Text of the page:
‘Empathy is Everybody’s Responsibility’

Executive Carolyn Dolezal on empathy: How it has made her a better leader and the ways in which she weaves it in event design.

Author: Barbara Palmer       

Carolyn Dolezal first encountered the power of empathy — although she didn’t call it that at the time — while working as a young manager in the banking industry. It was during a period of explosive growth that was “a little bit scary,” said Dolezal, who is now chief operating officer for ASUG-Americas’ SAP Users’ Group. She noticed that “when people get scared, they tend to shut down or get narrower. And when they’re less scared, they tend to open up a bit more,” Dolezal told Convene. When she connected with her team to try to understand and address areas where they felt unsure or needed help, Dolezal found that “we could then focus more on the work and less on fear.”

illustrated blue compass with arrow pointed to red heart

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It was a discovery that served Dolezal through numerous executive roles, including as executive vice president and chief executive, technology industry practice, at SmithBucklin, and as CEO of C200, a women’s business leadership organization, in addition to founding executive coaching and consulting practices. But it was during the pandemic that she became aware of just how powerful a management and leadership tool empathy is, she said. “Empathy had been discounted or maybe even dismissed by many as a soft skill. And we were learning in remote work and in distributed teams — and with a lot of uncertainty going on in the world — that empathy was actually a superpower.”

Among corporate and entrepreneurial women at C200, all c-suite executives, the conversations were all about how to connect with employees, she said. During the global crisis, the executives realized that the only way they could take care of their teams was to “find out what was on their minds,” Dolezal said, “and taking that input and modifying workplace procedures and practices to accommodate what people need and still deliver great business results.”

Using empathy as a framework was also a “powerful propellant” in helping her and her team connect with members, when the pandemic prevented C200 from holding its annual meeting — “the thing the members love the most” — in person, Dolezal said. “We’re humans, we’re seeking connection, but how can you connect when you can’t gather in the same place?”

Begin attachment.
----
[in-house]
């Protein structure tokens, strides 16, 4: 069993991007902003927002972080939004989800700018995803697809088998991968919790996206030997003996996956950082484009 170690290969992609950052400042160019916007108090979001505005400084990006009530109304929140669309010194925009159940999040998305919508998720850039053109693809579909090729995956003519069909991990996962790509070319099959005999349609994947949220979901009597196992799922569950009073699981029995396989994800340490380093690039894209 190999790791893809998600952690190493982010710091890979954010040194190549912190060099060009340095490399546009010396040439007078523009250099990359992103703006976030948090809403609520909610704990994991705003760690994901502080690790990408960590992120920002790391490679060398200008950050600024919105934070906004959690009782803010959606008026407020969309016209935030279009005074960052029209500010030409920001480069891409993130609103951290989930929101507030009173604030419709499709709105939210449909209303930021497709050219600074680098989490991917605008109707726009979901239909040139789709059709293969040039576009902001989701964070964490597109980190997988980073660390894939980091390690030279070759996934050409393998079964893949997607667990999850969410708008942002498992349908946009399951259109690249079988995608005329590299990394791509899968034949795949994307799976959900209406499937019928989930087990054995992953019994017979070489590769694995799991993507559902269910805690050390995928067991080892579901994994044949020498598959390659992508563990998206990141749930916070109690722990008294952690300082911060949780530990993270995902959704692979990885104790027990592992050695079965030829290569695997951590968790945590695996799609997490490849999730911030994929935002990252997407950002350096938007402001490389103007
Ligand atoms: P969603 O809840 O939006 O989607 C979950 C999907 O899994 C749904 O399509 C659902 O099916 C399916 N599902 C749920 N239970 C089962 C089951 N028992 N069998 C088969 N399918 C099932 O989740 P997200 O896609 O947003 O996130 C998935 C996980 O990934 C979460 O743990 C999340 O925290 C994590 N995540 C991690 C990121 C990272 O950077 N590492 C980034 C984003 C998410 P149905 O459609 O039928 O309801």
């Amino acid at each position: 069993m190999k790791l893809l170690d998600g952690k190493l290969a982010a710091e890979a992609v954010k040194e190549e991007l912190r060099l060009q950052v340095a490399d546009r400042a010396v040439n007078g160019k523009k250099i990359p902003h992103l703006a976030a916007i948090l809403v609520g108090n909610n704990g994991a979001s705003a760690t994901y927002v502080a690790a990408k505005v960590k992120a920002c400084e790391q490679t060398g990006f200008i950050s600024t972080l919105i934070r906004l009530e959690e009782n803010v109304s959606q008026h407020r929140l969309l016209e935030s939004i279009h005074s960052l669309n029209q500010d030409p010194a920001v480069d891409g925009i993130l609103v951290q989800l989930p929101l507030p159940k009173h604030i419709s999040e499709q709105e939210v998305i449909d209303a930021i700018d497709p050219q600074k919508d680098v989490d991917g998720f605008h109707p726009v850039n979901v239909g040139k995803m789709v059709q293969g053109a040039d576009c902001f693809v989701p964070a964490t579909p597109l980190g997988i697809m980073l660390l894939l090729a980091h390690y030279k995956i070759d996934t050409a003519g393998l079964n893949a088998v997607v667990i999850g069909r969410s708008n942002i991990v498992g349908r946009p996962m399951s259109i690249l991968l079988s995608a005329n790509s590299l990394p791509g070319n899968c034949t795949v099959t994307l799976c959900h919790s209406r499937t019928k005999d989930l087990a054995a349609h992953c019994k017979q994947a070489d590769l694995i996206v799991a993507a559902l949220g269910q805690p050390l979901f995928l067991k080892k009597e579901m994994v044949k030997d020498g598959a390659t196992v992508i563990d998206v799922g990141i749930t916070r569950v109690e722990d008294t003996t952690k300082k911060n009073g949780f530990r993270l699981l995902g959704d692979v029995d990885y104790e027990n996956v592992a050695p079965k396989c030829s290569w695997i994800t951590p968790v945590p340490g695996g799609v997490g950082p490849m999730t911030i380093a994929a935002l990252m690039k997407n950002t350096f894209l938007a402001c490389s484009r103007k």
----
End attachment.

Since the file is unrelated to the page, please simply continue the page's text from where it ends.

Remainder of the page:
woman with short hair, blue top, dangling earrings smiling

‘We were learning that empathy
is actually a superpower.’ — Carolyn Dalezal

Dolezal and her team worked with Storycraft Lab, founded by Naomi Clare Crellin, a proponent of human-centered design. C200 invited members to help make the C200 online meeting as engaging and meaningful as possible to them personally, using a process Dolezal described as “an act of co-creation. It resulted in an event that was designed based on ways participants said they like to learn and absorb information and have peer conversations,” she said. “It not only gave us a great event, but it became an event that members wanted to attend.” (See “Giving Meeting and Event Participants a Voice.”)

It’s not news, Dolezal added. “The fundamental 101 of excellent customer service is that you really try to understand who you are working for, what you’re trying to provide, and why they should care. And unless you understand the recipient, it’s very difficult for you to provide something that’s on point for them.”

Dolezal, who began working for ASUG in August 2022, is working again with Storycraft Lab to design events for that community. And they have another collaboration — Dolezal and Crellin are co-authors of “The Future of Empathy,” a paper that offers a blueprint for developing empathy as a strategic skill, both personally and within organizations, that combines the authors’ expertise in leadership and management development with human-centered and experiential design.

“The golden rule is: ‘Do unto others as you would have them do unto you,’” Dolezal told Convene. But “empathy is actually, ‘Do unto others as they would have you do unto them.’” Empathy is three-dimensional, she added. “It’s not just top-down. It’s also peer-to-peer and bottom-up in organizations. Empathy is everybody’s responsibility.”


Download the paper “The Future of Empathy,” by Naomi Clare Crellin and Carolyn Dolezal.

Empathy Goes Mainstream

“We stand on the cusp of organizations integrating empathy into the mainstream of their practice; this is the immediate future,” write Naomi Clare Crellin and Carolyn Dolezal, in “The Future of Empathy,” a paper published last year. Here are some excerpts:

“At its core, empathy is the ability to recognize the emotions of others and to acknowledge their perspective. Empathy contributes to business success by cultivating a community where workers feel valued and inspired; employees met with empathy have a clearer understanding of company goals and how their contributions work together to achieve success.”

“Empathy can also be practiced with customers to learn their fundamental attitudes and opinions. This goes beyond just addressing requests or demands — it involves considering the overall experience from the consumer point of view.”

“Leading a team is no longer about power; it’s about empowering and supporting others to be the best they can be. Mastering the balance of empathy is an essential quality of a good leader, but it takes practice to know when to stand firm and when to make concessions. It starts with open communication, vulnerability, and empathy.”

Barbara Palmer is senior editor of Convene. Top illustration by Eiko Ojala.

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